“Hey, Bug,” Lisa, her roommate, said. “How about you let your mom have a bit of a rest? You know she worked late last night.”

The day Lisa agreed to move in with Shayna and Timothy had been a bright day in a very dark time. She’d willingly stepped in to meet a need Shayna had. Being left a widow with a young child, Shayna had needed help caring for Timothy so she could work in order to support them.

Lisa worked from home and had been more than willing to take on care of Timothy whenever Shayna worked. Thankfully, now that school was back in session, Lisa didn’t have to watch him as often. And that’s what the promised excursion was…a celebration for having the first two weeks of school under his belt.

“The show home opens at nine o’clock. We’ll be late.”

Shayna opened her eyes and rolled her head on the back of the couch so she could see Timothy and Lisa. The other woman reached out and ruffled Timothy’s hair.

“The show home isn’t going anywhere,” she told him gently. “It’s open until five. Let your mom get a little rest first.”

“She said we’d go first thing.” Timothy wasn’t being belligerent with his responses, just stating facts. That was how he was.

“When she said that, she hadn’t agreed to work the extra shift.” Lisa glanced over at Shayna. “Go lay down. You can leave at noon and still make it there in plenty of time.”

Timothy made a noise of protest but said nothing more as he slid his hands under his thighs and focused on the floor. Shayna hated disappointing him, but she was beyond exhausted and didn’t trust herself to drive until she’d had a little bit of rest. Even three hours would be better than nothing.

Pushing to her feet, she gave Lisa a smile of thanks before heading up the stairs to her small bedroom. She’d given the master bedroom to Lisa when they’d moved into the small three-bedroom co-op townhouse. It was the best they could afford on the salaries they each made. She as a waitress at a twenty-four-hour restaurant. Lisa as a freelance graphic designer.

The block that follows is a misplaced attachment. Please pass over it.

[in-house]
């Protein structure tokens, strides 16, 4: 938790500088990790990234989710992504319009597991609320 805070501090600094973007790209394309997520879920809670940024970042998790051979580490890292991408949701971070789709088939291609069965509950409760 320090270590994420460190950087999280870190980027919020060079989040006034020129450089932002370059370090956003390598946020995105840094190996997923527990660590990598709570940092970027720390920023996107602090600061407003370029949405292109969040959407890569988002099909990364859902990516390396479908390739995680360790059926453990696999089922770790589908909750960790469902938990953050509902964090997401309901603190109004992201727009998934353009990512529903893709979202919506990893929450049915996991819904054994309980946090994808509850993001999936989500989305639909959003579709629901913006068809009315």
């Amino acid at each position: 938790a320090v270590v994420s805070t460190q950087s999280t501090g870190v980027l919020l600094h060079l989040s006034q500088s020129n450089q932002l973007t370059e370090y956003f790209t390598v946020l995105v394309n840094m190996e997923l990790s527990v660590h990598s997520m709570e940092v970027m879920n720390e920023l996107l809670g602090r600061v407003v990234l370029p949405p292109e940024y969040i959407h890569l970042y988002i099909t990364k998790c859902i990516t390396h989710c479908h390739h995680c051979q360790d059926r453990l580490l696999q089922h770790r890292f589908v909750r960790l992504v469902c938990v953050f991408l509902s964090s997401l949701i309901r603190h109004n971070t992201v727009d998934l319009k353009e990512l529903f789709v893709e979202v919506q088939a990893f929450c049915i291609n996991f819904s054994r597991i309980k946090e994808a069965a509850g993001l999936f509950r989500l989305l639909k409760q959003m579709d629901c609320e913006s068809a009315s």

Lisa insisted on paying half the rent even though there was only one of her and two of them. Because of that, Shayna had felt it was right that Lisa have the larger bedroom as well as the office space on the lower level next to the garage.

Tips were never that great on the overnight shift, but she’d worked it as a favor for a young woman whose boyfriend was having a birthday party the night before. And these days, she was picking up all the extra shifts she could.

In her room, Shayna peeled out of her uniform and put it in the hamper of clothes she’d have to wash sometime before her next shift on Monday. Sitting on the edge of the bed, she looked at the pictures on the nightstand and let out a sigh, focusing on the one in the cheap wooden frame.

Even now, six years later, she remembered the day well. She picked up the frame and ran a finger over the glass. They’d been at the beach that day. It wasn’t often that they had gotten out of the city, but it had been her birthday—her twenty-first—and Lorne had surprised her with a trip to a nearby beach as her present.

It had been a wonderful day, playing in the sand with two-year-old Timothy. Splashing in the water. Laughing as the waves came up to the shore. They’d had a picnic on the beach, and Lorne had captured the picture on his phone. Her and Timothy’s cheeks pink from the sun, their hair blowing in the breeze.

Timothy was a beautiful mix of the two of them. Her lighter features had mixed with Lorne’s—who had been of Aboriginal descent—to give Timothy lovely light brown eyes and dark brown hair with auburn highlights that sparkled in the sunshine. While his coloring was closer to Lorne’s, he had more of her in his features, his smiles.

Looking at the picture now, she wondered if she’d ever smile so freely again. It had been three years since Lorne’s murder, but still the memories—the happiest times of her life—were overshadowed by sadness and pain. So much pain.

Shayne’s shoulders slumped as she set the frame back on the nightstand. And it wasn’t just tiredness from the overnight shift. It was the weariness that she felt whenever it seemed she was failing Timothy. She couldn’t even begin to imagine how much worse it would be if Lisa hadn’t been there to help her.

After getting up to close the blinds to darken the room, Shayna set her alarm then crawled under the covers of her bed—only a full size because anything bigger would have been too much for her room. Usually she was the only one in the bed, but sometimes Timothy woke with a bad dream or was sick and she wanted him nearby. She missed the feel of Lorne in her bed, his large solid body beside her, his strong arms wrapped around her.

He’d been her whole world since she’d been fourteen years old, but now he was gone, and every time she woke, it was with the knowledge that he was still gone and would never again be there for her as her husband. Her best friend. Her protector. Her lover.